From Conservapedia
This is an old revision of this page, as edited by Mathoreilly (Talk | contribs) at 11:51, 2 July 2008. It may differ significantly from current revision.

Jump to: navigation, search

In mathematics a derivative is measure of how functions change. Algebraic differentiation is an important part of calculus, an essential branch of mathematics in the modern age. Differentiation can be used, for example, in mechanics to find the acceleration of an object from a velocity-time graph.

Essentially, differentiation is employed as a means to calculate the gradient or rate of change at a particular value for a given function, f. Consequently, it can be used to calculate velocity from a displacement-time graph, or acceleration from a velocity-time graph. Furthermore, it can be used to calculate the rate of cooling from a temperature-time graph. These are a few examples of the applications of differentiation.

When defined from the first principals, the derivative of a function is the limit of the average rate of change of the function over as tends to zero. In other words, the derivative

provided the above limit exists.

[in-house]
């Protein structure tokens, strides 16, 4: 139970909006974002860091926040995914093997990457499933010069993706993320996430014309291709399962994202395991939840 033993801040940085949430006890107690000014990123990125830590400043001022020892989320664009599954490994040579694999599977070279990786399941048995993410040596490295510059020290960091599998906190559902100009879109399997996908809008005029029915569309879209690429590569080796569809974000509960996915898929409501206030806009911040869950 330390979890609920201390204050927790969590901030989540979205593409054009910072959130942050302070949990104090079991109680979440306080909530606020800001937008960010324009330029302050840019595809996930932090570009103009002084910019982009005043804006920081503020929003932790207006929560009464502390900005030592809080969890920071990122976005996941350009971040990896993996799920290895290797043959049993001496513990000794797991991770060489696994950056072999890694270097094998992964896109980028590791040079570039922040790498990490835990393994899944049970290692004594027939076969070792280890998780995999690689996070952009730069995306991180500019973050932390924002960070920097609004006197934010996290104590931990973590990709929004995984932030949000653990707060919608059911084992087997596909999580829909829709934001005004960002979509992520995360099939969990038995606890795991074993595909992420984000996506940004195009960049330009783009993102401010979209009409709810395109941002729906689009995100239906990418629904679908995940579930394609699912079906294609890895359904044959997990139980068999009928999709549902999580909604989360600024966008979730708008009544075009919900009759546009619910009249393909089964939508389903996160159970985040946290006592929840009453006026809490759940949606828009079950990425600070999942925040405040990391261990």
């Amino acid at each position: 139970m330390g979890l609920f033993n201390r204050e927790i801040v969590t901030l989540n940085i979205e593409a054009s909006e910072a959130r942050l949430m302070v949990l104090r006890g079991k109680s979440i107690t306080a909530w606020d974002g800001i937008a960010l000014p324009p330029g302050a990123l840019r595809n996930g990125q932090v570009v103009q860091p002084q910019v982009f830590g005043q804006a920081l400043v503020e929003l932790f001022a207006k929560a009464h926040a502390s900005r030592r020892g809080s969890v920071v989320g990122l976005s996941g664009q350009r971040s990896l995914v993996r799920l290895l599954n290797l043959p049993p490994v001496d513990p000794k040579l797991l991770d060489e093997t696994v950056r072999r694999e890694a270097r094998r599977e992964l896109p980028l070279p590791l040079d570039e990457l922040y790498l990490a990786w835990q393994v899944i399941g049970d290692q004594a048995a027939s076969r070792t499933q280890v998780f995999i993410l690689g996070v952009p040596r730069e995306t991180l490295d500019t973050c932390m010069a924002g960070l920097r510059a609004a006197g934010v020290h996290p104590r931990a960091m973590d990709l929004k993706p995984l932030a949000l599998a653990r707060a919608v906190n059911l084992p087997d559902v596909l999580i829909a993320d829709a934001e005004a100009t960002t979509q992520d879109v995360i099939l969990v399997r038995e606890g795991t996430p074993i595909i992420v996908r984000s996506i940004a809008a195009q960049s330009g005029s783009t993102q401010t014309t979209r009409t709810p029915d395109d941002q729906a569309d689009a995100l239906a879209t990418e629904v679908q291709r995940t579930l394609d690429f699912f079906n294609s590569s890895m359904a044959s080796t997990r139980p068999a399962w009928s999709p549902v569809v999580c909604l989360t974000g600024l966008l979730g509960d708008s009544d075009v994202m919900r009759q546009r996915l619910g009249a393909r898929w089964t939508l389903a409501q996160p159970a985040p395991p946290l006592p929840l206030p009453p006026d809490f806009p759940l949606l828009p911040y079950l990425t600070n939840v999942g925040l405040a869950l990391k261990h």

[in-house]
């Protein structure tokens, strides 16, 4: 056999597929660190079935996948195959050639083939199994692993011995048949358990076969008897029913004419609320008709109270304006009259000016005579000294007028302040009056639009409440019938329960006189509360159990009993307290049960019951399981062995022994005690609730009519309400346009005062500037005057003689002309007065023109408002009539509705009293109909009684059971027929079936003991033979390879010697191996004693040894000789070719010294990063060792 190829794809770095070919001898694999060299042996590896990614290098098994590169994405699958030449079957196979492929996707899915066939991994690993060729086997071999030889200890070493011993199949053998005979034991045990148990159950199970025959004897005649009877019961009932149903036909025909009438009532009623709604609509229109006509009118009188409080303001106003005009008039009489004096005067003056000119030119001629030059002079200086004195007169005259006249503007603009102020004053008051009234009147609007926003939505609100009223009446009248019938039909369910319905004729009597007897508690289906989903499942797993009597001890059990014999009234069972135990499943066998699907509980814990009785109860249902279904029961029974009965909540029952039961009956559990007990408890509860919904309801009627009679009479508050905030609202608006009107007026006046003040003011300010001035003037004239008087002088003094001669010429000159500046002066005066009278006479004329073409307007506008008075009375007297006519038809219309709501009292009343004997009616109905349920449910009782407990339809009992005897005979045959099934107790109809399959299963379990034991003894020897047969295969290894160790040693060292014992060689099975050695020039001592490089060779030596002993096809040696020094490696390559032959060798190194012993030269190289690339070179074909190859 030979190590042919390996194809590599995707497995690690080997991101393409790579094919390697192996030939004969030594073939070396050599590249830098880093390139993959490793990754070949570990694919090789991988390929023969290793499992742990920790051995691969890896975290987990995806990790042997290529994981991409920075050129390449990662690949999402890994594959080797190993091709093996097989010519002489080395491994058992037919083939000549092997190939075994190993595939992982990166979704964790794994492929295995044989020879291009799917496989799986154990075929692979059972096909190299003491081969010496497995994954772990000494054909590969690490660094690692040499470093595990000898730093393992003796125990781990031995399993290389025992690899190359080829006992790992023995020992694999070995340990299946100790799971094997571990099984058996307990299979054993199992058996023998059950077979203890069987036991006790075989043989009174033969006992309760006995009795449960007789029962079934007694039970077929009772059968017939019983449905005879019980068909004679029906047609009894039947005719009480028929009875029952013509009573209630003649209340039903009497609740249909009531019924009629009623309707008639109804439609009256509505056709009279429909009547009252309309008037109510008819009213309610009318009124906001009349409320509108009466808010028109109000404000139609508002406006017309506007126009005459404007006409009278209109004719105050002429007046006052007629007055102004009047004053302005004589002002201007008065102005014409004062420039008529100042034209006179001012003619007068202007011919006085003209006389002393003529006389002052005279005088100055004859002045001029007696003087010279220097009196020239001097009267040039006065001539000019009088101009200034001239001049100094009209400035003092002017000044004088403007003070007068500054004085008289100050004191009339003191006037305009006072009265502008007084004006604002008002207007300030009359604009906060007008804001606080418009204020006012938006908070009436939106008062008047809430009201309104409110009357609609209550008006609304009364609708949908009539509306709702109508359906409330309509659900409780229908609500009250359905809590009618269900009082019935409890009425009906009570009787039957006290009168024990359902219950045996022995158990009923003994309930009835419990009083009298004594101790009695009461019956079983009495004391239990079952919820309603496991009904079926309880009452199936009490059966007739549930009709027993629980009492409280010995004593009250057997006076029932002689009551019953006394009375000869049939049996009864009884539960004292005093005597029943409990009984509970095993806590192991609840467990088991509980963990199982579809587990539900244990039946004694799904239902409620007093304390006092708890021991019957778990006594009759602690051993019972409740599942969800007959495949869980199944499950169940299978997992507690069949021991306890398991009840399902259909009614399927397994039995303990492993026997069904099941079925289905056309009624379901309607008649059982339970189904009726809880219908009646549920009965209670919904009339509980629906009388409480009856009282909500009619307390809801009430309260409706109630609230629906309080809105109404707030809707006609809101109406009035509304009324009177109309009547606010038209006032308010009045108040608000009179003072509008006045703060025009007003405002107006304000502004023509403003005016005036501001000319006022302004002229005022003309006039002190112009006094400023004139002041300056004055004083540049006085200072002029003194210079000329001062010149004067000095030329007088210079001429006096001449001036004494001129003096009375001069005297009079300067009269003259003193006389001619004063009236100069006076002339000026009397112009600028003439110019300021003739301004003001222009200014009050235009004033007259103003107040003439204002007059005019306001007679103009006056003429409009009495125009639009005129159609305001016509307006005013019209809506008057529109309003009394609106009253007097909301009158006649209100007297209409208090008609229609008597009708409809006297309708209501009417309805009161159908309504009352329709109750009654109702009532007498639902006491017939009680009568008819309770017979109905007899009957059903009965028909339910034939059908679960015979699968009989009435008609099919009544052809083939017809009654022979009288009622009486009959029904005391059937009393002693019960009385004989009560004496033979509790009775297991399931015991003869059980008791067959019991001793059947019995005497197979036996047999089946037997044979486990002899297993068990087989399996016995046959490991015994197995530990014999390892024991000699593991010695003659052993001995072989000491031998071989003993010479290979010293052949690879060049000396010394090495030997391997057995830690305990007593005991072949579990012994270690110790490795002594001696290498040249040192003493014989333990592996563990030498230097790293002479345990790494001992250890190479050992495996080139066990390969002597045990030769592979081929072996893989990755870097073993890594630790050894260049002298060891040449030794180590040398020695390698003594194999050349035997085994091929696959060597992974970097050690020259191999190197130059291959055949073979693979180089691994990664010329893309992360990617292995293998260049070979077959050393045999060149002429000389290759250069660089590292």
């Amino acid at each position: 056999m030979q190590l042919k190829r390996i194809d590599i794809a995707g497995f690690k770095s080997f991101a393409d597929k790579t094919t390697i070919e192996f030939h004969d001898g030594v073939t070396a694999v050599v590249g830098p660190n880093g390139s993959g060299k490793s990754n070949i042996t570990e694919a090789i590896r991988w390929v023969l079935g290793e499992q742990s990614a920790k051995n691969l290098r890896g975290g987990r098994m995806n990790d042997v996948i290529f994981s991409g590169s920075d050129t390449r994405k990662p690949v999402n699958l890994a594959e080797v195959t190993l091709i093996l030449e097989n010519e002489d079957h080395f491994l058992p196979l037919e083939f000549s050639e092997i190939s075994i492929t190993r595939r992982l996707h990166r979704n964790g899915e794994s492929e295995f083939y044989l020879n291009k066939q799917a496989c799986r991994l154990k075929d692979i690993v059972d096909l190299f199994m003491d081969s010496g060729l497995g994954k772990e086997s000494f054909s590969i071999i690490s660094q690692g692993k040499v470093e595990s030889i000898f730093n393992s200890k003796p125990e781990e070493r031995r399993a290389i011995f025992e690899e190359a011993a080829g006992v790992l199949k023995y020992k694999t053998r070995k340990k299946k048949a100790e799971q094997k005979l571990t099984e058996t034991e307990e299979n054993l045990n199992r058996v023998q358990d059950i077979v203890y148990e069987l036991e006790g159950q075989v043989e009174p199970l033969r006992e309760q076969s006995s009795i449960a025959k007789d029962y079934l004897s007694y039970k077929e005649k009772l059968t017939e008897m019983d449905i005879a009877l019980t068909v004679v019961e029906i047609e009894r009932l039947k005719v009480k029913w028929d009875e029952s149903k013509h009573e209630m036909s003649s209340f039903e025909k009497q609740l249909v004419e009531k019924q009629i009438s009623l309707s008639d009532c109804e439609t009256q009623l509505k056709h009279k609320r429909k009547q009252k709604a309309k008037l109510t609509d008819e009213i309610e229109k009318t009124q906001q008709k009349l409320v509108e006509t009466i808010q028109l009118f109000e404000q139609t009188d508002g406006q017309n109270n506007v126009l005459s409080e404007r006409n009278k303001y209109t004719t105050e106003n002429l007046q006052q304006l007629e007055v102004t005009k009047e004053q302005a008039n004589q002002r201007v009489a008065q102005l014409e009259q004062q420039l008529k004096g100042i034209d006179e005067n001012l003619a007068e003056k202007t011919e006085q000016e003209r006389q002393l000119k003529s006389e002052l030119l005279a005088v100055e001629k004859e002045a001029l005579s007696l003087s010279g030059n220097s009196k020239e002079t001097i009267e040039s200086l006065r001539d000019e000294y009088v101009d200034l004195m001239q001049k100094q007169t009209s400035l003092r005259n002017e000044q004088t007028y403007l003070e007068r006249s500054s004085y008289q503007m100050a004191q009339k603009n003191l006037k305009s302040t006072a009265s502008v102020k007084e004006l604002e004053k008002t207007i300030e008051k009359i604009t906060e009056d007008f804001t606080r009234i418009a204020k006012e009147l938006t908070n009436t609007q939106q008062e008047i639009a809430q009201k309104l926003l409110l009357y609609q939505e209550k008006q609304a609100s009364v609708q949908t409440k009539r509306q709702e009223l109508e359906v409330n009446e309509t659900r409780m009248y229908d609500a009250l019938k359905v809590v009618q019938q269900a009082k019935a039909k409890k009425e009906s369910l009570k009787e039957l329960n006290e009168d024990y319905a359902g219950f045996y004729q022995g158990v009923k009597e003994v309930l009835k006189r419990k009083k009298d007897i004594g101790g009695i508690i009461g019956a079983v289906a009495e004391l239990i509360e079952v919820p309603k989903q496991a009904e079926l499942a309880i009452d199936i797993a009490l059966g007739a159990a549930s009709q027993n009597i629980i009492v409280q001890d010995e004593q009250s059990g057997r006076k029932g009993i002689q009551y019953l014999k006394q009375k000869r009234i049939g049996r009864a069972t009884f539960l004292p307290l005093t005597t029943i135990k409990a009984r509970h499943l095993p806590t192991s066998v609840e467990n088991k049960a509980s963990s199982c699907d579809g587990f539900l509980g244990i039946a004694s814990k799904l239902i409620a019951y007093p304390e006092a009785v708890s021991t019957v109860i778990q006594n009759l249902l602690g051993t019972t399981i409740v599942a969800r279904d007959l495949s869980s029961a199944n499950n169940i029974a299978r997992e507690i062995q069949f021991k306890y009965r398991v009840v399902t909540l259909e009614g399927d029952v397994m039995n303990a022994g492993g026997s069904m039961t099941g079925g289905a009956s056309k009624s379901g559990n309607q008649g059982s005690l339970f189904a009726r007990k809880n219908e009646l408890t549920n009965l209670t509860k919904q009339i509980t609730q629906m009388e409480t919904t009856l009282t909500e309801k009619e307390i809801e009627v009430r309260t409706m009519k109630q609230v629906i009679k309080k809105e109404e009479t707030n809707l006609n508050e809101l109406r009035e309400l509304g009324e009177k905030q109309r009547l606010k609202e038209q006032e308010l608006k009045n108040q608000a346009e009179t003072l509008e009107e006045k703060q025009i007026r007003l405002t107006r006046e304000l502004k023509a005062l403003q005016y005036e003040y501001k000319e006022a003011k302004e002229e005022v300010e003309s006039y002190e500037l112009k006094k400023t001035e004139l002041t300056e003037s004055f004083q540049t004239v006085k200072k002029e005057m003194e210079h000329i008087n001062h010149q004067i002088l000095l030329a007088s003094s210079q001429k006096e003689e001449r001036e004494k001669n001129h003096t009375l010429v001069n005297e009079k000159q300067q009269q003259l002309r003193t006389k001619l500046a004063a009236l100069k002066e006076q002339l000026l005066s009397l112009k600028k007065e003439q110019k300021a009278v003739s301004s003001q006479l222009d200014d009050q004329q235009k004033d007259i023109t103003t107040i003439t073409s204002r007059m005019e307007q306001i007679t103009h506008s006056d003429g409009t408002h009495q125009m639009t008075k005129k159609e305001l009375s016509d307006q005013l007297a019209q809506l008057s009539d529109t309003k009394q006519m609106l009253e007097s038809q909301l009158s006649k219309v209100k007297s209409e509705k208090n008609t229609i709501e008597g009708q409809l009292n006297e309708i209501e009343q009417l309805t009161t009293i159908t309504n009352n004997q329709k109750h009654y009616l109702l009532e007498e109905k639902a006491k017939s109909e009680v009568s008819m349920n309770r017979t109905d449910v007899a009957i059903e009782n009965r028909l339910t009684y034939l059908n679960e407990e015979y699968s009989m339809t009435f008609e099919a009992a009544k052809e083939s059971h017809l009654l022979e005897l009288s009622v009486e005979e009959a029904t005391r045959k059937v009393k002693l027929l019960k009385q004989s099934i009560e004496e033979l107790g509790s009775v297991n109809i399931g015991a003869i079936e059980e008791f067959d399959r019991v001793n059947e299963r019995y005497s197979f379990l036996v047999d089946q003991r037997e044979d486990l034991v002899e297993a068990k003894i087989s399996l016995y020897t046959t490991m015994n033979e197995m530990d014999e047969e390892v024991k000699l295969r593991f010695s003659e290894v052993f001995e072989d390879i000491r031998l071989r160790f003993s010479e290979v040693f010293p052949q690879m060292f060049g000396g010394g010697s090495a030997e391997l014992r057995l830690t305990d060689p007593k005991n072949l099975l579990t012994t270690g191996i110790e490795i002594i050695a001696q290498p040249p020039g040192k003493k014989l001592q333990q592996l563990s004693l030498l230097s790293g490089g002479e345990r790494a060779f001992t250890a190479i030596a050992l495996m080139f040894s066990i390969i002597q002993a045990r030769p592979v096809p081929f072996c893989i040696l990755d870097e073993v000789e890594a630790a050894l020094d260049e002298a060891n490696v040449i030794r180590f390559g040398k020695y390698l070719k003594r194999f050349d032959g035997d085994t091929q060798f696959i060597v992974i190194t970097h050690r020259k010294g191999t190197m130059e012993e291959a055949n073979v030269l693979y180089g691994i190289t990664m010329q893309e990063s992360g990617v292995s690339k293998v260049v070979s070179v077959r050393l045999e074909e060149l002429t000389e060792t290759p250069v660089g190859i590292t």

Alternative notation also commonly found is .

For example, a polynomial can be differentiated by taking into account the linearity of the derivative, and by using the general formula:

(Proving this is a worth while exercise).

For example, if , the derivative with respect to is

Thus the derivative is a measurement of how a function changes when the values of its inputs vary. Derivatives are helpful in determining the maxima and minima of a function. For example, taking the derivative of a quadratic function will yield a linear function. The points at which this function equals zero are called critical points. Maxima and minima can occur at critical points, and can be verified to be a maximum or minimum by the second derivative test. The second derivative is used to determine the concavity, or curved shape of the graph. Where the concavity is positive, the graph curves upwards, and could contain a relative minimum. Where the concavity is negative, the graph curves downwards, and could contain a relative maximum. Where the concavity equals zero is said to be a point of inflection, meaning that it is a point where the concavity could be changing. Also, differentials have numerous applications in physics.

Properties of the derivative

is a proper quotient and a result,

is a valid operation and is much used in solving differential equations.

The differential operator has an associated eigenfunction,

where e is the constant defined for this purpose.

Important differentiation rules

The roots of differentiation are profoundly linked with tangency; ergo, this aspect of mathematics can first be perceived to have been developed during the time of the Ancient Greeks through the work of Greek geometers like Euclid, Sanath and Archimides.